Traders and councillors have criticised Northumberland County Council after its strategic planning committee approved three major Morpeth proposals on Tuesday by majority votes.
The applications will now be referred to the National Planning Casework Unit, which will either confirm the council’s decisions or pass them to the Secretary of State to make a decision.
The committee was minded to approve a commercial development on the former fire station and Merley Croft sites, up to 200 new homes on the County Hall site and plans to relocate Goose Hill First School to a site at the front of County Hall – a £5.7million investment by the council that will also include a play space, multi-use games area and sports pitch.
The South Morpeth Coalition (SMC) is among those opposing the applications. It says housing and retail were not mentioned as options for the County Hall and nearby sites in the Morpeth Neighbourhood Plan that came into effect last year.
SMC member and town councillor, Joan Tebbutt, said: “If other towns in Northumberland are developing neighbourhood plans, I would suggest that they are wasting their time as this administration has blatantly ignored our plan four times in only a few months.”
On the impact she believes the commercial development will have, Morpeth Chamber of Trade chairman Jacky Beesley said: “Small and independent businesses in the town centre will be destroyed, with footfall declining by more than 125,000 visits per year.
“We welcome additional retail in Morpeth, but it could and should be located in the town centre.”
Estate agent Charles Robinson, whose office is in Newgate Street, added: “We have seen throughout the country that out-of-town retail developments have a devastating effect on independent shops in market towns.
“Having spent years formulating a community-led plan, the county council is driving a coach and horses through it, which is extremely sad.”
Liberal Democrat councillor Andrew Tebbutt, whose county council ward includes County Hall, said: “I am bitterly disappointed at the overall outcome, although I do welcome the school proposal going forward as Goose Hill must be replaced.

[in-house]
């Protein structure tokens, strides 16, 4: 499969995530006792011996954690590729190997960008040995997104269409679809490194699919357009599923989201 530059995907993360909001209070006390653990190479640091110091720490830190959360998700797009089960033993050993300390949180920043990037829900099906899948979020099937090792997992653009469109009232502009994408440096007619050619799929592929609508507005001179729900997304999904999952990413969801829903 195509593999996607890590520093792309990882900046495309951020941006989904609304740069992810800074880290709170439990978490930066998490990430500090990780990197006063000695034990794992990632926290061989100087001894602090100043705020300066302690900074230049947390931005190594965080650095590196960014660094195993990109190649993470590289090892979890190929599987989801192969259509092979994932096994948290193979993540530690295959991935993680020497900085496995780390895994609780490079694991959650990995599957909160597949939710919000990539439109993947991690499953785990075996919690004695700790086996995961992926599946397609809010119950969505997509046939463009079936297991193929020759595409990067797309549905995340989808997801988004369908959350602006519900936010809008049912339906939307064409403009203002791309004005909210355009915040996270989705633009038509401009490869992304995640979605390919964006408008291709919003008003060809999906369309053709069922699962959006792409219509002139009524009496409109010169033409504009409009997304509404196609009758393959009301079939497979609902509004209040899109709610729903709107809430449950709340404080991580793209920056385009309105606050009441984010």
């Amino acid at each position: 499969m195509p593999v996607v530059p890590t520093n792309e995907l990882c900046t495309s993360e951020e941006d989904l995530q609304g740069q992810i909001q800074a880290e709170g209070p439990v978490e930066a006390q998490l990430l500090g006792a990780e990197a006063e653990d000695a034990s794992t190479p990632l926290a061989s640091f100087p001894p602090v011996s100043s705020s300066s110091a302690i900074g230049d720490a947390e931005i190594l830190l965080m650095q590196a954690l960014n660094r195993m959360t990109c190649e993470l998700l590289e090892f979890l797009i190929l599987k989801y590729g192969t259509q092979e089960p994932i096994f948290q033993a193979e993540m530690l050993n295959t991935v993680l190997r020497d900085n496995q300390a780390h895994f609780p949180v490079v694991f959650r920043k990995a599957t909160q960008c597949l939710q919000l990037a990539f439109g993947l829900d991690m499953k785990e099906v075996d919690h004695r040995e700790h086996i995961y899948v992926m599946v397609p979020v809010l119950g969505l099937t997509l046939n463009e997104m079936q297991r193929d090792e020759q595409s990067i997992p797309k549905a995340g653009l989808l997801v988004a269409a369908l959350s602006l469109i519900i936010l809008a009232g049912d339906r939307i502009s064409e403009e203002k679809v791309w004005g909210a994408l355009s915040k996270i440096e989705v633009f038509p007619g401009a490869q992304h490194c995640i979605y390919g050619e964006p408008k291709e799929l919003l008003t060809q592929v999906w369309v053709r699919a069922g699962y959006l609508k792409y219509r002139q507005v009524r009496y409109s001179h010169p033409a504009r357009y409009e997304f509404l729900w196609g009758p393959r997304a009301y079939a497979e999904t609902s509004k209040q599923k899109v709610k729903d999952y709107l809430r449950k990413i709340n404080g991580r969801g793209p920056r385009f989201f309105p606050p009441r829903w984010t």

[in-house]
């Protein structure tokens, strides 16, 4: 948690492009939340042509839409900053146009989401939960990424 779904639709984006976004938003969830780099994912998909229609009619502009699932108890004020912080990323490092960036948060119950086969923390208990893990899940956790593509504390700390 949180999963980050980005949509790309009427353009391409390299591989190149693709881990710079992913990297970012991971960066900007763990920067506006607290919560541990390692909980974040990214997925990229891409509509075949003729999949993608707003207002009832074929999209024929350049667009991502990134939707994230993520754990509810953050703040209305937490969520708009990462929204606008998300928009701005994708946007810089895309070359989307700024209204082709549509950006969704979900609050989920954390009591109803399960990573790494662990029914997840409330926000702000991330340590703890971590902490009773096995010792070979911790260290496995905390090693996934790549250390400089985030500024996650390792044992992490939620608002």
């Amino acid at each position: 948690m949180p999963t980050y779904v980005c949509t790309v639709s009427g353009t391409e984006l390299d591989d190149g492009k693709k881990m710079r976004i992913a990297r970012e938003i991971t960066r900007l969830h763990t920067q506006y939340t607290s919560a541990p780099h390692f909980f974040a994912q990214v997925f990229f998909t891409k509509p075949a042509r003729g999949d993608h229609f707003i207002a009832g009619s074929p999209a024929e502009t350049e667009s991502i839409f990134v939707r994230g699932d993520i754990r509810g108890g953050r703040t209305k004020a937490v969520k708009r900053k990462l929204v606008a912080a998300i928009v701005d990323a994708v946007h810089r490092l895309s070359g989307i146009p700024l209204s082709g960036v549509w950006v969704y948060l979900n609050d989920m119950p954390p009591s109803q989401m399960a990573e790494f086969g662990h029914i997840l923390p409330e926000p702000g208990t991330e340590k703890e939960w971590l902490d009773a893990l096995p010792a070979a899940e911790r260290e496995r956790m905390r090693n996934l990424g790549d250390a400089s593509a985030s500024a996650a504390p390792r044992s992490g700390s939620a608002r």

“In particular, I was appalled at the complete lack of debate from many members of the committee, given the real policy challenges at stake.
“I came away convinced that the current administration has nothing but contempt for the people of Morpeth. Why else would they totally ignore the Morpeth Neighbourhood Plan?
“We can but hope that the Secretary of State (Sajid Javid) will call-in all three applications, so a truly independent view of the proposals can be taken.”
Morpeth North county councillor David Bawn, a Conservative Party member, said: “A very large turnout at the planning meeting witnessed a very disappointing result for Morpeth.
“Eloquent defences of the neighbourhood plan were ignored and the proposals were waved through.
“Our hopes now rest with the Secretary of State. Let us hope he listens to the call-in requests and reconsiders these decisions.”
Welcoming the decisions, county council leader Grant Davey said: “The sale of this site has provided a far bigger windfall than expected, with a total capital receipt of around £20million looking likely.
“We live in a democracy and people have every right to protest, but the Government is clear that Neighbourhood Plans are not there to prevent development from taking place.
“As a council, we are committed to supporting the creation of thousands of new jobs and with that brings the need for more housing and the requirements that brings, such as places to shop and eat.
“We are confident the retail plans approved will complement the offer already available in the many fine shops and businesses in the town centre.
“The Government is encouraging councils to think differently in these difficult economic times and future generations, as well as thousands of residents across Northumberland, are set to benefit from our sale of the site and the educational and financial spin-off that will have.”